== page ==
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Diffusion of Containerization
This paper uses a newly constructed, comprehensive dataset to investigate the diffusion of containerization. The data show that country adoption is exceptionally fast while firm usage increases more slowly. To guide my empirical investigation, I build a multi-country trade model with endogenous adoption of a new transportation technology that is consistent with these facts. I then test empirically the predictions of the model and find that: (1) usage of containerization increases with firms' fixed costs and the size and average income of the container network; and (2) adoption depends on ...
The supply side of discrimination: evidence from the labor supply of Boston taxi drivers
This paper investigates supply-side discrimination in the labor market for Boston taxi drivers. Using data on millions of trips from 2010?2015, I explore whether the labor supply behavior of taxi drivers differs by the gender, racial/ethnic, or age composition of Boston neighborhoods. I find that disparities in shift hours due to neighborhood demographics exist even when differences in local earnings opportunities are taken into account. I observe heterogeneity in the amount that drivers discriminate and find that this discrimination is primarily statistical rather than taste-based. As ...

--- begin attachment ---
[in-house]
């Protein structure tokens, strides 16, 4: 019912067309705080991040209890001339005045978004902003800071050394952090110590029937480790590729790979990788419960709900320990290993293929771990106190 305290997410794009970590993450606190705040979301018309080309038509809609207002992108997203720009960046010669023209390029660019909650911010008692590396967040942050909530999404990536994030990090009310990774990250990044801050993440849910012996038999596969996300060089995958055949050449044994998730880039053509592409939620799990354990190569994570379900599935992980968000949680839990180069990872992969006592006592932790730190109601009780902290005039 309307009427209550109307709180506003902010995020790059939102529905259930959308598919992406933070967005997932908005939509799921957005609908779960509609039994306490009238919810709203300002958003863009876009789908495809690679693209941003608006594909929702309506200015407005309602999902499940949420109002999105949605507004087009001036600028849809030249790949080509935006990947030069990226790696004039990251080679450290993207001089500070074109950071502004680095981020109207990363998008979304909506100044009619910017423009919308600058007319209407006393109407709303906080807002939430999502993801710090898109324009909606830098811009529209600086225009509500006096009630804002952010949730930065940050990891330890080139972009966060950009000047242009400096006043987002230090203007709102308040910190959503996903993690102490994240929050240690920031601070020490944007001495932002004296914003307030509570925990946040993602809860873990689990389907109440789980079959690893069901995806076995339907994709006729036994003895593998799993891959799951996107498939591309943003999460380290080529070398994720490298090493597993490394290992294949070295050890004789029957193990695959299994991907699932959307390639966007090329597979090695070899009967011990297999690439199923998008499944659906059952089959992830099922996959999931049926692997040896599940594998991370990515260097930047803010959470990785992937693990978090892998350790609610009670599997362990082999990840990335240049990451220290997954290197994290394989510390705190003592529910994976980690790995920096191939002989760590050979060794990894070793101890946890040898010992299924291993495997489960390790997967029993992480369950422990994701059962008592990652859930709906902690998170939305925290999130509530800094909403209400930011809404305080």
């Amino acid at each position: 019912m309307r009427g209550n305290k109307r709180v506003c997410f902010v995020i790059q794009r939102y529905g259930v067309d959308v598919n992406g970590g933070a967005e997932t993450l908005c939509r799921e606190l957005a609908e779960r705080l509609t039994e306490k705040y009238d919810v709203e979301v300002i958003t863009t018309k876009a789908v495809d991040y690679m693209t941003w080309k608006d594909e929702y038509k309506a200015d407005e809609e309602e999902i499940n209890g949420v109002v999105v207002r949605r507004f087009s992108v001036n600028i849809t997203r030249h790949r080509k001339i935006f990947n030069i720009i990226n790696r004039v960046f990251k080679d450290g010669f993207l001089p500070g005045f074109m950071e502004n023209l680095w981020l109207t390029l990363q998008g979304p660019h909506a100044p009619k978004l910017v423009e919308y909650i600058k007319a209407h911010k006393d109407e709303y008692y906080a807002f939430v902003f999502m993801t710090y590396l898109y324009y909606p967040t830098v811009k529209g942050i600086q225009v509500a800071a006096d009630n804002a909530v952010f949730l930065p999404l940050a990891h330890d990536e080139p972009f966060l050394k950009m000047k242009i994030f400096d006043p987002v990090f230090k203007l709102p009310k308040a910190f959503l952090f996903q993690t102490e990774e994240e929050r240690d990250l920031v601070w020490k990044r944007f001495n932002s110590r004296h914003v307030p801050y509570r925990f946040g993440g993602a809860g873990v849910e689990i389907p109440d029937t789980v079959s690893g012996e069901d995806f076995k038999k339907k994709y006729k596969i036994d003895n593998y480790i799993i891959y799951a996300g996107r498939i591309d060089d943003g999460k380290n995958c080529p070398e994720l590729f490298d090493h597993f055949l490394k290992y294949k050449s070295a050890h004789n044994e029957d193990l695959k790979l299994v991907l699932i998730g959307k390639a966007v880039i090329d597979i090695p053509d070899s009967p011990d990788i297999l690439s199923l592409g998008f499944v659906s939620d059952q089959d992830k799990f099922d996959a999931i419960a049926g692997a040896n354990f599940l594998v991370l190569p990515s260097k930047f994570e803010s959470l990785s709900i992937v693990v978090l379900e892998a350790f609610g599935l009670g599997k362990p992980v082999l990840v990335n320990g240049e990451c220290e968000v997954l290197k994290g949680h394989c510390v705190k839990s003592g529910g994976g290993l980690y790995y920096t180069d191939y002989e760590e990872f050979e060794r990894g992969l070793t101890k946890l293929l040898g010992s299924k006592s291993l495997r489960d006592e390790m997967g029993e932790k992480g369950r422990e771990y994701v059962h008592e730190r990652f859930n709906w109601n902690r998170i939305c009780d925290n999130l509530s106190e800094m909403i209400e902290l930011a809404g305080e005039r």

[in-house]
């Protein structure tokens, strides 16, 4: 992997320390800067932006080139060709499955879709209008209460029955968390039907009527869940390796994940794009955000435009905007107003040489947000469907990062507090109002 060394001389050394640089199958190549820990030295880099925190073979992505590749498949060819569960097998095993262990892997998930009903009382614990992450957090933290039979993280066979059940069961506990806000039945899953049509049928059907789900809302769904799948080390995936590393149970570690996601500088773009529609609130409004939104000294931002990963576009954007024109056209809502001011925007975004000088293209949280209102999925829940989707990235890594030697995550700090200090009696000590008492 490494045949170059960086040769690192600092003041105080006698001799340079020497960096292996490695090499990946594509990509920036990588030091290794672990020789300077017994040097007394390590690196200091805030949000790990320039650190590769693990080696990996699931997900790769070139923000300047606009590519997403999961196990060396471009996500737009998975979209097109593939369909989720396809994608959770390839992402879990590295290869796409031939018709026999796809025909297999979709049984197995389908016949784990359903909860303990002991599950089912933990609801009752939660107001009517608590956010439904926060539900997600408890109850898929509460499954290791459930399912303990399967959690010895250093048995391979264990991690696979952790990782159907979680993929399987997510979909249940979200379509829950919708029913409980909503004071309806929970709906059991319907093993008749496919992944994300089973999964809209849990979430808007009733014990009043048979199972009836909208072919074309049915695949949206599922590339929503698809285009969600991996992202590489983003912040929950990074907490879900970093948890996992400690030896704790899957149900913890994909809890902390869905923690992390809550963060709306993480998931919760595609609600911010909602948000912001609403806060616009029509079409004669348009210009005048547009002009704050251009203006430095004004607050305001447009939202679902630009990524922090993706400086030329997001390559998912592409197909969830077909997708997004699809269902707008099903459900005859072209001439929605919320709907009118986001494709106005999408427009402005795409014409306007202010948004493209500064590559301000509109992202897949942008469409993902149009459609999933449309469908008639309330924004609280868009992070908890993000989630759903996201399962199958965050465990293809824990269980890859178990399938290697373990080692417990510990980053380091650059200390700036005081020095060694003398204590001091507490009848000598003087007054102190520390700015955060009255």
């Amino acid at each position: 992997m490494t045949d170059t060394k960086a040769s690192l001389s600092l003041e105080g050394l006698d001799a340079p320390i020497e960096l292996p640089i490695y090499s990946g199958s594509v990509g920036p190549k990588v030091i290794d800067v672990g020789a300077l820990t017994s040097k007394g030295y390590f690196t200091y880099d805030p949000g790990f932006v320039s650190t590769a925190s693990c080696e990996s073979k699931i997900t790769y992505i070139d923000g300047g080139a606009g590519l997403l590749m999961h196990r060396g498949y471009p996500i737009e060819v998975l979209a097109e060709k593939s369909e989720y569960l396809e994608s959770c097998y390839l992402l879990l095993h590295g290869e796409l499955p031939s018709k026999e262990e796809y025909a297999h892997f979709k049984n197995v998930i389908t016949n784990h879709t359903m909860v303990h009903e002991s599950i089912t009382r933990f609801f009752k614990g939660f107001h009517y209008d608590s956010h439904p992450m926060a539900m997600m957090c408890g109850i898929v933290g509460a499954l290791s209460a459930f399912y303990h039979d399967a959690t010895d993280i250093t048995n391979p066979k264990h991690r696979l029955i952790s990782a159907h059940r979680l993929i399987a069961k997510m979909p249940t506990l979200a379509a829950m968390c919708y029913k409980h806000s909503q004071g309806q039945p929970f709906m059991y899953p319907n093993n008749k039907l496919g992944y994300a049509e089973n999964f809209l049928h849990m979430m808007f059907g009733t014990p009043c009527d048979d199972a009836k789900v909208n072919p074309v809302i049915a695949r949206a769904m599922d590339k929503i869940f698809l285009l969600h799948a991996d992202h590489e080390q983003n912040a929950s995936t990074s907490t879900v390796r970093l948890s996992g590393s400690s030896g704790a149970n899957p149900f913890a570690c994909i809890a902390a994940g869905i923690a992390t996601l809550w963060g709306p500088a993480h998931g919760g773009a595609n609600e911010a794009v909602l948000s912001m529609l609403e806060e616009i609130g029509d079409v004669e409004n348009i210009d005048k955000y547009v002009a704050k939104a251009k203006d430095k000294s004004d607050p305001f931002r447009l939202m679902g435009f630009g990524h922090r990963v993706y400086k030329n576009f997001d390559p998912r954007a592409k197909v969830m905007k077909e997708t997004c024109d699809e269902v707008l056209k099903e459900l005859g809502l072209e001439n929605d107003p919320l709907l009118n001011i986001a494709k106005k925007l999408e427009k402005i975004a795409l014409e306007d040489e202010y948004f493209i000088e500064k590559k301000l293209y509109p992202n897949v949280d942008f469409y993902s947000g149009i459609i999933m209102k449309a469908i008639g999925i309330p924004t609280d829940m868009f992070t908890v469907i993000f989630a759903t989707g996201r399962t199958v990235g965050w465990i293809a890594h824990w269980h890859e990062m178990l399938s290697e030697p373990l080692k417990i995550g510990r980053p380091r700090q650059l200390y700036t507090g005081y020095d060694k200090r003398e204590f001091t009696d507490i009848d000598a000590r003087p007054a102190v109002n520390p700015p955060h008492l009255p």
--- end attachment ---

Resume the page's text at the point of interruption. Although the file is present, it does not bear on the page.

Formative Experiences and the Price of Gasoline
An individual?s initial experiences with a common good, such as gasoline, can shape their behavior for decades. We first show that the 1979 oil crisis had a persistent neg-ative effect on the likelihood that individuals that came of driving age during this time drove to work in the year 2000 (i.e., in their mid 30s). The effect is stronger for those with lower incomes and those in cities. Combining data on many cohorts, we then show that large increases in gasoline prices between the ages of 15 and 18 sig-nificantly reduce both (i) the likelihood of driving a private automobile to work and ...
Commuting, Labor, and Housing Market Effects of Mass Transportation: Welfare and Identification
REVISED MARCH 2019 This paper studies the effects of Los Angeles Metro Rail on the spatial distribution of people and prices. Using a panel of bilateral commuting flows, I estimate a quantitative spatial general equilibrium model to quantify the welfare benefits of urban rail transit and distinguish the benefits of reduced commuting frictions from other channels. The subway causes a 7%-13% increase in commuting between pairs of connected tracts; I select plausible control pairs using proposed subway and historical streetcar lines to identify this effect. The structural parameters of the model ...